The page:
Delete
  5. I like your shark metaphor not only to illustrate how we can all swim in different currents; but also b/c a shark is not a victim, but a hunter that goes out and searches for what it wants and needs. And I believe that we will not be happy and fulfilled in retirement if we just wait and let it ome to us, but we need to go out and pursue the retirement that we want ... wherever it may lead.

    ReplyDelete
    Replies
    1. How true - waiting for something to come to you at any stage of life usually equals wasted time. To not put too fine a point on it, during retirement the future horizon is much closer, so waiting is even less productive.

      Delete
  6. I would never have believed someone who told me we'd buy a park model and spend winters in Arizona, but that is what came to pass. I am very active during the winter because the park where we live is set up with more activities than we could possibly even sample. At home near Seattle at other times of the year, I have to seek out the activities myself. I have found several for which I have a passion - mediation, gardening, spiritual connections - but getting to them is not as convenient as walking two blocks. I'm pretty well convinced that curiosity will keep me healthy as long as I am moving my body enough.

    ReplyDelete
    Replies
    1. Like the dancing you did last week! That keeps the body moving.

      Curiosity is the engine that drives us forward.

      Delete
  7. Great post! I'm NOT an ocean girl (live near the ocean now, but grew up in the mountains near Denver) so it took awhile for me to appreciate the shark analogy. I don't want to watch JAWS, but certainly get the idea & agree with the premise.

    I love the "power" that comes with choosing how I want to spend my days but am also realizing that I have some responsibilities with that power and freedom. Given my preferences, I'd read much of the day (and I totally disagree with the idea that retirees who read are less satisfied than other folks; I'm extremely satisfied with my retirement and I'd call myself an "extreme" reader, often reading more than a book a day.) IF I read all day, however, I get stiff & that defeats my attempts to lose weight, move more gracefully and stay healthy as long as I can. It also means the house becomes a disaster, and we don't have healthy meals, so balance is an important part of my retirement. The nice part of the equation is that other folks' schedules (like supervisors & clients) don't impact my life unless I choose that option.

    I liked Tom Sightings' comment that a shark, as the hunter, goes out & gets what is wanted. THAT to me, is one of the biggest pleasures of retirement. I gave a lot of my life to my job and this is my reward.

    BTW, love your new pic!

    pam

    ReplyDelete
    Replies
    1. The average retiree watches 7 hours of TV a day. That to me is the real way to be less satisfied during retirement, not reading a lot. Reading expands the mind and keeps your brain engaged. TV is designed to put your brain into a semi-coma!

      Betty and I hope to see you this summer during our trip. We have booked 2 nights in Paso Robles.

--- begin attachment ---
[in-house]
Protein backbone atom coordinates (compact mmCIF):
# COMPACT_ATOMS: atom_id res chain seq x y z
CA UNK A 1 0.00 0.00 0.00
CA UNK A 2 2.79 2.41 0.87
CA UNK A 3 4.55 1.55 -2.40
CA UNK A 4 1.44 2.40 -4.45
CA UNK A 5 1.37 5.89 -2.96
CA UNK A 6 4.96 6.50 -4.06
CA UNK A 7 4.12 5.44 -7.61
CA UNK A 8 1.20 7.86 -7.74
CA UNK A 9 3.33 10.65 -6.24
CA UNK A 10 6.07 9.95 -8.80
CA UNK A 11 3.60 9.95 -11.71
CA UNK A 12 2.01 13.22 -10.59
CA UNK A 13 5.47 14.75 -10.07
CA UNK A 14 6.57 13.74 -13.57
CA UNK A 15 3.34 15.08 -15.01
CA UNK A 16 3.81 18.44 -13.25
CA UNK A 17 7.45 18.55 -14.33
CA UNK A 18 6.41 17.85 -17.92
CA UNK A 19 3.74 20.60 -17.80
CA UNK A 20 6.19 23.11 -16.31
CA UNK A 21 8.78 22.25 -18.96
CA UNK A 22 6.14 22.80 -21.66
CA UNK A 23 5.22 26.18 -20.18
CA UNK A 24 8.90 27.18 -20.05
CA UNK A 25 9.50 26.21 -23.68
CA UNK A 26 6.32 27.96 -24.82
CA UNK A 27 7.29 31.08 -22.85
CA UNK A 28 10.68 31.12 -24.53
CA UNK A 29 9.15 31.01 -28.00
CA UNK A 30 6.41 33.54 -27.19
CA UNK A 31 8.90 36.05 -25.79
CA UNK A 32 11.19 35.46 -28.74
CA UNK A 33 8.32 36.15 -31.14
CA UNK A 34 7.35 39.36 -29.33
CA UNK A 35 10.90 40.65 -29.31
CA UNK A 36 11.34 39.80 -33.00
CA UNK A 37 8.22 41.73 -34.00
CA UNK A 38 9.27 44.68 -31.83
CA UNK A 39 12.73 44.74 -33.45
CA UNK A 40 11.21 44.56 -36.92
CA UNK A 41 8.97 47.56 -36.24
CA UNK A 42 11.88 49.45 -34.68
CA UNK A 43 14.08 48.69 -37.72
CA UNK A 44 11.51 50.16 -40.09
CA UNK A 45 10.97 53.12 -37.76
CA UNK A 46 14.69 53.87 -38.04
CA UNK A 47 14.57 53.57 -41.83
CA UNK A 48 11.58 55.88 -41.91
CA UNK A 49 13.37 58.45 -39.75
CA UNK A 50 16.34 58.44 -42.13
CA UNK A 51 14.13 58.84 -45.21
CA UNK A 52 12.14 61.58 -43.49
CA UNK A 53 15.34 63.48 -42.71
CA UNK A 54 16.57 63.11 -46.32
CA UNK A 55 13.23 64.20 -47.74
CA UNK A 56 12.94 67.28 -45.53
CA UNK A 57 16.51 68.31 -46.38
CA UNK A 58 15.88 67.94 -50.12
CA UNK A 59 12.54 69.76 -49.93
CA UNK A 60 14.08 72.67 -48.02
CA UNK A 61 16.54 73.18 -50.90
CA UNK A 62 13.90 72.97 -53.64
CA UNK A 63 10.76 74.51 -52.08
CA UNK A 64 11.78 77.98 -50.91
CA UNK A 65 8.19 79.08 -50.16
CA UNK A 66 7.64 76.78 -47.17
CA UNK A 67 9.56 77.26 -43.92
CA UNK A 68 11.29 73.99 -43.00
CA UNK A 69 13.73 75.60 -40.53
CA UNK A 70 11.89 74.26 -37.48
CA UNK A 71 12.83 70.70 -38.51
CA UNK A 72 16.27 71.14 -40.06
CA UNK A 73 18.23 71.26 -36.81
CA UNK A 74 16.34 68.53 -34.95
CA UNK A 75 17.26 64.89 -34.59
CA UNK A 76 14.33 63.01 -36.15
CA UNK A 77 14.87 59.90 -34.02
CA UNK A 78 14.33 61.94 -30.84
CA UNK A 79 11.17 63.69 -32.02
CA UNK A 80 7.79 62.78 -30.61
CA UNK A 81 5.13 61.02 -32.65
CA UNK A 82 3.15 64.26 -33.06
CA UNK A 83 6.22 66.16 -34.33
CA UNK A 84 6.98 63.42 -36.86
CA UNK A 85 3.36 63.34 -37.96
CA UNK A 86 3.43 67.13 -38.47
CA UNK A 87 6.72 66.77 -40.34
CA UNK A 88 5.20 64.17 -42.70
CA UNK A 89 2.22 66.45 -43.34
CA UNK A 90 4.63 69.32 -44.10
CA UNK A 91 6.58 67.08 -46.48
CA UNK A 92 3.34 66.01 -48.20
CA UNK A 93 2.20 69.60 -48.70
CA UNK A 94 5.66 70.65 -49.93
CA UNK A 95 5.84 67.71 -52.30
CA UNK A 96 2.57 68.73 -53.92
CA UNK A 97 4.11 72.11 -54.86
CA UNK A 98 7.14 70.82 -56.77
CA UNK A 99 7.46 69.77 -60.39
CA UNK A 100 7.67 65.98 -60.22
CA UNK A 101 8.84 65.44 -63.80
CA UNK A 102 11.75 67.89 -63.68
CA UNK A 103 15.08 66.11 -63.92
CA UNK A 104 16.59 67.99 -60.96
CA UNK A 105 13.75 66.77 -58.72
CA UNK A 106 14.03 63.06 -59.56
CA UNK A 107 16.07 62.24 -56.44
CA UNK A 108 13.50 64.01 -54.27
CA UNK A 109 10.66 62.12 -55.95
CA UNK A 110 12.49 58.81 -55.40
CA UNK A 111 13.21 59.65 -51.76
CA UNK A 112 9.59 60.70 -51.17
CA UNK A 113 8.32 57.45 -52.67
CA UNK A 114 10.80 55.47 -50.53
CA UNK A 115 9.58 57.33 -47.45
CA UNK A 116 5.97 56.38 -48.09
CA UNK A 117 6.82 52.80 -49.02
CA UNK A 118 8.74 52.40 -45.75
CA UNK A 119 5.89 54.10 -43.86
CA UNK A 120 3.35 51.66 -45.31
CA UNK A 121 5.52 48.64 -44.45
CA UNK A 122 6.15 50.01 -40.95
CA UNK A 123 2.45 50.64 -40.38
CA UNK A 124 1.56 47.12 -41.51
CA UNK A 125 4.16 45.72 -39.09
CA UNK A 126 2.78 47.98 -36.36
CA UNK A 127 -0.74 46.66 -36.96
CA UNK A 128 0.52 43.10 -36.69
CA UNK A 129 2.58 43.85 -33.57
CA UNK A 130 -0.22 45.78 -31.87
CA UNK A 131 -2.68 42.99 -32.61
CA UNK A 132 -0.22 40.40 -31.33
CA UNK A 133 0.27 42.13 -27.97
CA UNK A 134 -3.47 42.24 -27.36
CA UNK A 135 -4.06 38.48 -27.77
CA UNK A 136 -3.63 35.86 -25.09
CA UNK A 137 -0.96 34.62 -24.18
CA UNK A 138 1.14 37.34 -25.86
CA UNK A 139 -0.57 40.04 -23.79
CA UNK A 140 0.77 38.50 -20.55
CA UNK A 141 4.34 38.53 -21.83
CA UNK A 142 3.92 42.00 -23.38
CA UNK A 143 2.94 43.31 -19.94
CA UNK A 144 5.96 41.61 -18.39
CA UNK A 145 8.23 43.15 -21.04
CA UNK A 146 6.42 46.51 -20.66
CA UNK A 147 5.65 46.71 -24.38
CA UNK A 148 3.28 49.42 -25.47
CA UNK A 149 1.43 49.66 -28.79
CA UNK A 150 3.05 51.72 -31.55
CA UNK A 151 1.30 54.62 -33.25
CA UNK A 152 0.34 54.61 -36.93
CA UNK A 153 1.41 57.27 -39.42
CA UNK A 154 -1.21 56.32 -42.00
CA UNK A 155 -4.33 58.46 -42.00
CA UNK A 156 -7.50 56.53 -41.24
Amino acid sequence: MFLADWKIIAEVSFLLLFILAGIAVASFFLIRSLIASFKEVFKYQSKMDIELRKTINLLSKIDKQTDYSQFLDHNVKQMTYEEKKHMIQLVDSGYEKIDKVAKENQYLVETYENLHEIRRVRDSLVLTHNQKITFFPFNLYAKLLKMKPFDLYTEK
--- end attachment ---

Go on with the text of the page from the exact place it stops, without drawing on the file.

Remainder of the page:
Delete
  8. 7 hours! of TV !!???? I watch TV maybe twice a WEEK! Just saw "Men Who Stare At Goats" a rental from library-- loved it--quirky.I never measure my READING TIME however, I lucked out and the last 4 books I got from library were all page-turners,so I did spend a lot of the last 2 weeks reading.I have to push myself to exercise a lot of days.. it certainly is a journey.I am amazed that so much of what we "THOUGHT" would happen in our first retirement year changed so much!!!!We are slower on the travel, we both have taken on part time "work.." we like staying home a bit more than we thought we would! We visit the "Valley" less often than we thought we would.... just a very fascinating journey so far... more t surprises o come, too,I am sure..

    ReplyDelete
    Replies
    1. Yes, 48 hours a week. Now, what wasn't clear in that study was whether the TV was just on or someone watching it the whole time. Regardless, TV is an easy out for too many of us.

      As time goes on the I bet the desire to drive the 2+ hours to Phoenix will wane. Home will be Pine and Payson will have all you need.

      Delete
  9. This is a very nice post!
    When I came across to this page, I said "Wait! Sharks and Retirement? Where's the connection?"
    So, then I stopped and took time to read. I love it that you compared retirement/ retirees to sharks. This is new! :)
    I agree with you, just like sharks, people are different when it comes on spending their golden years. Some are really active, some has chosen to stay at the comfort of their homes and some are unfortunately having their long term care needs. I think, what happens to their retirement, is up to how they planned it that will make them the type of shark they become at the end.

    ReplyDelete
    Replies
    1. I agree with you that planning is an important part of how someone's retirement plays out. But, attitude and willingness to experiment also play a part in the type of "shark" one becomes.

      Delete

Inappropriate comments will be deleted